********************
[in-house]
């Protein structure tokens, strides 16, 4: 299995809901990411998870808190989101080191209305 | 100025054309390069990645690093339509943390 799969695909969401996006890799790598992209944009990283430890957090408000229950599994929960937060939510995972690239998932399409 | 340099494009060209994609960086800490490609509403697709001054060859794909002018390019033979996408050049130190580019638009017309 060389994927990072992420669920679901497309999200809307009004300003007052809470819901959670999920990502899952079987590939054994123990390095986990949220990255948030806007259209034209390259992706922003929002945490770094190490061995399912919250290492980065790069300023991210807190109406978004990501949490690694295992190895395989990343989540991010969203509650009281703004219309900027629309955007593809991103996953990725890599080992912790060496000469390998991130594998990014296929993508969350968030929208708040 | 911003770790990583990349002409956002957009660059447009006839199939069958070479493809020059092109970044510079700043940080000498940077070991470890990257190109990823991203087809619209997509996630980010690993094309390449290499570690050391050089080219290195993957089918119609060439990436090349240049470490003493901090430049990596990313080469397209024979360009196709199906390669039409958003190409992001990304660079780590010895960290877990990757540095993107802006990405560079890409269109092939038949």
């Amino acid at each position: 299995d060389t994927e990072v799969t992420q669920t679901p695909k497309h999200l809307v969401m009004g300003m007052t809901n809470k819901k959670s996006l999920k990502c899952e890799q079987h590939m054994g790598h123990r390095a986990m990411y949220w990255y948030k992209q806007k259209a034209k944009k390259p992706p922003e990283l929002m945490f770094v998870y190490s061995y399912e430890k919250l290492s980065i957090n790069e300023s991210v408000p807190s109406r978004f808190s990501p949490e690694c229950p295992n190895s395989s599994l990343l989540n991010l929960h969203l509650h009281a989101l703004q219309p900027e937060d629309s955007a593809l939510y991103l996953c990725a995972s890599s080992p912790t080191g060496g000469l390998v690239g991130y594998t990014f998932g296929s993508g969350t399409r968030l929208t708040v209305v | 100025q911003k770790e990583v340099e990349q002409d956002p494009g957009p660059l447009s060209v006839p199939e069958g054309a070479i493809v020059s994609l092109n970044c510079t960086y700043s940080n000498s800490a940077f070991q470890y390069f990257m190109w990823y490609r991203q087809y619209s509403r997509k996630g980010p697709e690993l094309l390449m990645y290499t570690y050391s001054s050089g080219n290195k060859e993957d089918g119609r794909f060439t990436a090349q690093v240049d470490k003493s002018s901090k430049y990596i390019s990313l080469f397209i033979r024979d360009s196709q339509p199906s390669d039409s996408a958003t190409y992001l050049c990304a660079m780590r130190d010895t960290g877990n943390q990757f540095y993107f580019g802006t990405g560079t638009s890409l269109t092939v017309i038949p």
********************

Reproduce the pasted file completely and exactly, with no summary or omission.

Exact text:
[in-house]
């Protein structure tokens, strides 16, 4: 299995809901990411998870808190989101080191209305 | 100025054309390069990645690093339509943390 799969695909969401996006890799790598992209944009990283430890957090408000229950599994929960937060939510995972690239998932399409 | 340099494009060209994609960086800490490609509403697709001054060859794909002018390019033979996408050049130190580019638009017309 060389994927990072992420669920679901497309999200809307009004300003007052809470819901959670999920990502899952079987590939054994123990390095986990949220990255948030806007259209034209390259992706922003929002945490770094190490061995399912919250290492980065790069300023991210807190109406978004990501949490690694295992190895395989990343989540991010969203509650009281703004219309900027629309955007593809991103996953990725890599080992912790060496000469390998991130594998990014296929993508969350968030929208708040 | 911003770790990583990349002409956002957009660059447009006839199939069958070479493809020059092109970044510079700043940080000498940077070991470890990257190109990823991203087809619209997509996630980010690993094309390449290499570690050391050089080219290195993957089918119609060439990436090349240049470490003493901090430049990596990313080469397209024979360009196709199906390669039409958003190409992001990304660079780590010895960290877990990757540095993107802006990405560079890409269109092939038949």
């Amino acid at each position: 299995d060389t994927e990072v799969t992420q669920t679901p695909k497309h999200l809307v969401m009004g300003m007052t809901n809470k819901k959670s996006l999920k990502c899952e890799q079987h590939m054994g790598h123990r390095a986990m990411y949220w990255y948030k992209q806007k259209a034209k944009k390259p992706p922003e990283l929002m945490f770094v998870y190490s061995y399912e430890k919250l290492s980065i957090n790069e300023s991210v408000p807190s109406r978004f808190s990501p949490e690694c229950p295992n190895s395989s599994l990343l989540n991010l929960h969203l509650h009281a989101l703004q219309p900027e937060d629309s955007a593809l939510y991103l996953c990725a995972s890599s080992p912790t080191g060496g000469l390998v690239g991130y594998t990014f998932g296929s993508g969350t399409r968030l929208t708040v209305v | 100025q911003k770790e990583v340099e990349q002409d956002p494009g957009p660059l447009s060209v006839p199939e069958g054309a070479i493809v020059s994609l092109n970044c510079t960086y700043s940080n000498s800490a940077f070991q470890y390069f990257m190109w990823y490609r991203q087809y619209s509403r997509k996630g980010p697709e690993l094309l390449m990645y290499t570690y050391s001054s050089g080219n290195k060859e993957d089918g119609r794909f060439t990436a090349q690093v240049d470490k003493s002018s901090k430049y990596i390019s990313l080469f397209i033979r024979d360009s196709q339509p199906s390669d039409s996408a958003t190409y992001l050049c990304a660079m780590r130190d010895t960290g877990n943390q990757f540095y993107f580019g802006t990405g560079t638009s890409l269109t092939v017309i038949p």